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Turn a wood turning tool

Step 1: Prepare Wood for Handle

Drill a 1/2" hole half way down the vertical axis of the handle to accommodate the key stock.

Step 2: Turn the Wood

Turn the wood into the desired shape for the handle.

Step 3: Drill Pipe Cap

Obtain 1" copper pipe cap and drill a hole into the center.

Step 4: Grind Copper Cap

Grind out the center of the copper cap until a smooth hole accommodates the key stock.

Step 5: Obtain 3/8in Key Stock

Cut the key stock to the desired length.

Step 6: Drill Pilot Hole

Drill a pilot hole in the end of the key stock.

Step 7: Tap the Hole

Tap the pilot hole with an 8NC32 bit.

Step 8: Clear the Tap

Clear the tap of debris.

Step 9: Grind Key Stock

Grind the tap hole side of the key stock to accommodate the turning blade.

Step 10: Sand the Handle

Sand the handle while still on the lathe.

Step 11: Finish Sanding

Remove the handle from the lathe and finish sanding the handle ends.

Step 12: Polyurethane the Handle

Use 3-4 coats of polyurethane. Sand between coats.

Step 13: Expoxy Key Stock to Handle

Use epoxy to fasten the key stock to the inside of the handle. Also epoxy the end cap to the handle.

Step 14: Hot Glue Exposed Wood

Use a hot glue gun with coloured glue to cover the exposed wood between the cap and the end of the handle.

Step 15: Attach Blade

Screw the blade to the key stock.

Step 16: Turn Your Next Project Using Your New Tool

<p>Neat idea. Amazon also sells different types of replacement cutters. If you put a 45 degree bend in this and add the Ci5 or one of the diamond tipped cutters you could use this for hollow vessel turning. Just make sure of the screw size, some are #4-40 not the #8-32. Of course for the price these are you could just make several with different size tapped holes. The handle on amazon was $129.00</p>
<p>Why would a wood turner by a wood turned handle for making a woodturning tool?</p><p>That makes no sense...</p>
Not everyone has the metalworking ability to bend it to the proper shape or to do the thread tapping.
<p>I think that anyone that has a lathe can tap holes at 90 degrees.</p><p>For the price of one tool, you can buy a whole set of taps and dies that would last you a lifetime, and buy wood and all the other materials that are needed. Plus you could also make them to the exact size and shape that you want...</p>
<p>yikes. $129..I like to fish and I see many internet posts about making your own lures. I don't consider myself a &quot;handy man&quot;, but I AM a tight wad with my money. With the idea I could save money making my own fishing lures, I've considered researching tool and material costs, just haven't done it yet. $129 for the first wood turning tool, tells me I may be financially better off, right where I am now, buying my lures. Just being curious, do you have an idea where I would search for a wood lathe, if there is a small one, I could use to turn cigar shaped pieces of wood for fishing lures? I know where to get a wire shaping machine to make spinner baits, as well as molds for lead lures and sinkers. I've done the lead mold thing, years ago, after a construction friend gave a me a 15# chunk of lead. I actually used up the 15#s of lead. I was in the auto parts industry, and had an auto repair shop that did front end alignment on vehicles. He would give me a 5 gallon bucket of discarded wheel weights. Not the best quality of lead and steel clips to contend with, but the lead worked fine for what I used it for.</p>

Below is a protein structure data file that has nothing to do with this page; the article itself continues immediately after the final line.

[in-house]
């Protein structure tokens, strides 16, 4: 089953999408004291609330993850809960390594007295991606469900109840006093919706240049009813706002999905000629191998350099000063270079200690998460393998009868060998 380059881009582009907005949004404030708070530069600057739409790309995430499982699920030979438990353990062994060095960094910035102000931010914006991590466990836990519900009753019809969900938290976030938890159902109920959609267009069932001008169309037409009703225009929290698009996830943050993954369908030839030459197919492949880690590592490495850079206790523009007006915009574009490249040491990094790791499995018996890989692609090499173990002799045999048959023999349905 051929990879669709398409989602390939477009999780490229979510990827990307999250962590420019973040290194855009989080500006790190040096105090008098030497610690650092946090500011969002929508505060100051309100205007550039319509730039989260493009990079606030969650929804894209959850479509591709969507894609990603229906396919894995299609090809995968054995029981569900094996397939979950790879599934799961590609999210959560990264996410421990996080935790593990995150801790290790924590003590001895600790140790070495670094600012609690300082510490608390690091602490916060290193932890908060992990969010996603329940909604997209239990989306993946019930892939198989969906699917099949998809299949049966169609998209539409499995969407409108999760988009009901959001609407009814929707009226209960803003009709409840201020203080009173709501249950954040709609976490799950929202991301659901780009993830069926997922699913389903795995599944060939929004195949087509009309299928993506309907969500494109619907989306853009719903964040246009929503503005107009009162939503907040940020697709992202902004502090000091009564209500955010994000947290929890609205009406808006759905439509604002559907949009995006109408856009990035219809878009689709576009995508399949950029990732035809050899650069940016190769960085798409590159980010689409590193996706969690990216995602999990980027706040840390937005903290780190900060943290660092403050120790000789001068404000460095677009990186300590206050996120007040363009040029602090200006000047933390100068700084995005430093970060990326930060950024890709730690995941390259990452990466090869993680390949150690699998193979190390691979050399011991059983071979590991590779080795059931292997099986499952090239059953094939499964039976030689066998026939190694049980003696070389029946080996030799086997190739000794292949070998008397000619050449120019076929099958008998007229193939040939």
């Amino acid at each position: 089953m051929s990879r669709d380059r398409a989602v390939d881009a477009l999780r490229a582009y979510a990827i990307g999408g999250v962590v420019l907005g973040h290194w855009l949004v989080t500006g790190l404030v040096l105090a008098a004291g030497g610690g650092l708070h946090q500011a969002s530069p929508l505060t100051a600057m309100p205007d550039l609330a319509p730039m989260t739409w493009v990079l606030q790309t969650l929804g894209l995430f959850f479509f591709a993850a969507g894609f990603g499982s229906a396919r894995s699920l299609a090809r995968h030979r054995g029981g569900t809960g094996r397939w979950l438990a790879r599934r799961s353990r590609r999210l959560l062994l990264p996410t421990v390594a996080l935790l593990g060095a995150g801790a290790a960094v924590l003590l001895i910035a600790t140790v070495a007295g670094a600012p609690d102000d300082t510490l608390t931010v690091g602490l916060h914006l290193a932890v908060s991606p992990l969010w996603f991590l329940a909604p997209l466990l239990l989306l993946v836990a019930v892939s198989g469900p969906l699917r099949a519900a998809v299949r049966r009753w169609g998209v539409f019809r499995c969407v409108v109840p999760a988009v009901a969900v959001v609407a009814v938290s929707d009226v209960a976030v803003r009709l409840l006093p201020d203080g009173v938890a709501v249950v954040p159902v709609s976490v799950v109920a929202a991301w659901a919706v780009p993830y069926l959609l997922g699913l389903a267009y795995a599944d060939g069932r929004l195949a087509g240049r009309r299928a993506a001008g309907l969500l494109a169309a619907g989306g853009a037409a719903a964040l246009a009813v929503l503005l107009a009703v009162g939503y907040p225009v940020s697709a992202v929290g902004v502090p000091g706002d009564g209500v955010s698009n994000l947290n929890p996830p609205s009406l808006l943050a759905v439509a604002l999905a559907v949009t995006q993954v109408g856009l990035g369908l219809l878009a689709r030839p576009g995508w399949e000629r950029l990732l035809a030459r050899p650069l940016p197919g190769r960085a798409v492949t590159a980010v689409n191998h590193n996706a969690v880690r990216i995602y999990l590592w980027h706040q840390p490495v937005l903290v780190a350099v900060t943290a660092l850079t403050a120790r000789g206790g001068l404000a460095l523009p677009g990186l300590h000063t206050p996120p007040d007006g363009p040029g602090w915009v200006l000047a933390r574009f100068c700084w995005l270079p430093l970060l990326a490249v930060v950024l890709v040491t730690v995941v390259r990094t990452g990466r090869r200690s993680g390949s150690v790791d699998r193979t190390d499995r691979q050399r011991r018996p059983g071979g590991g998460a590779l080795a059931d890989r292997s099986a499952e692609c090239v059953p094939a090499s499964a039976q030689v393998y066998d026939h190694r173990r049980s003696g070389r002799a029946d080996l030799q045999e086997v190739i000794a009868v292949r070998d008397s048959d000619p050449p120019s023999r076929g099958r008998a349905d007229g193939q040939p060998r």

<p>Harbor Freight Tools has one. I've been using one for a couple of years. Cheap and variable speed.</p>
<p>I looked at the HARBOR FREIGHT site for a lathe. I think it showed four different ones. Which one do you have?</p>
<p>I know you said that you don't consider yourself a handyman, but if you're at least willing to try, you can DIY a lathe from nothing more than a drill and some scraps of wood. (That's on the minimal end of the scale, but it would be a good first project to use a couple of times, and it would give you the opportunity to discover what you really want and need in terms of physical size, power, etc. before you actually commit real money to something.) </p><p>Just go to YouTube and enter &quot;DIY wood lathe&quot; into the search box, and then spend the rest of the day watching videos. (Should probably make some popcorn before you even do the search! hahaha)</p><p>Good luck! It'll be fun. ;-)</p>
<p>Feeling like a bit of a jackass here... Right after a wrote that, I discovered quite a few instructables on doing that exact thing. It was disrespectful of me to not check the current site before suggesting that you look at a different one... My bad...</p>
<p>Grizzly tools</p>
<p>I just checked on Craigslist. They have lathes from $25 - over $1000. Penn State Industries also sells lathes, obviously they are more expensive, but it is a new machine. They also sell fishing lure kits as well. Popular Woodworking had an article on making your own lures. Here is the link to it; </p><p><a href="http://www.popularwoodworking.com/techniques/wooden-fishing-lures">http://www.popularwoodworking.com/techniques/wooden-fishing-lures</a></p><p>Here is another site I found: </p><p><a href="http://makewoodenlures.com/crankbait-making-wood/">http://makewoodenlures.com/crankbait-making-wood/</a></p><p>I would also suggest Youtube I saw about 10 items just by typing in &quot;turning fishing lures&quot;.</p><p>Hope this helps.</p>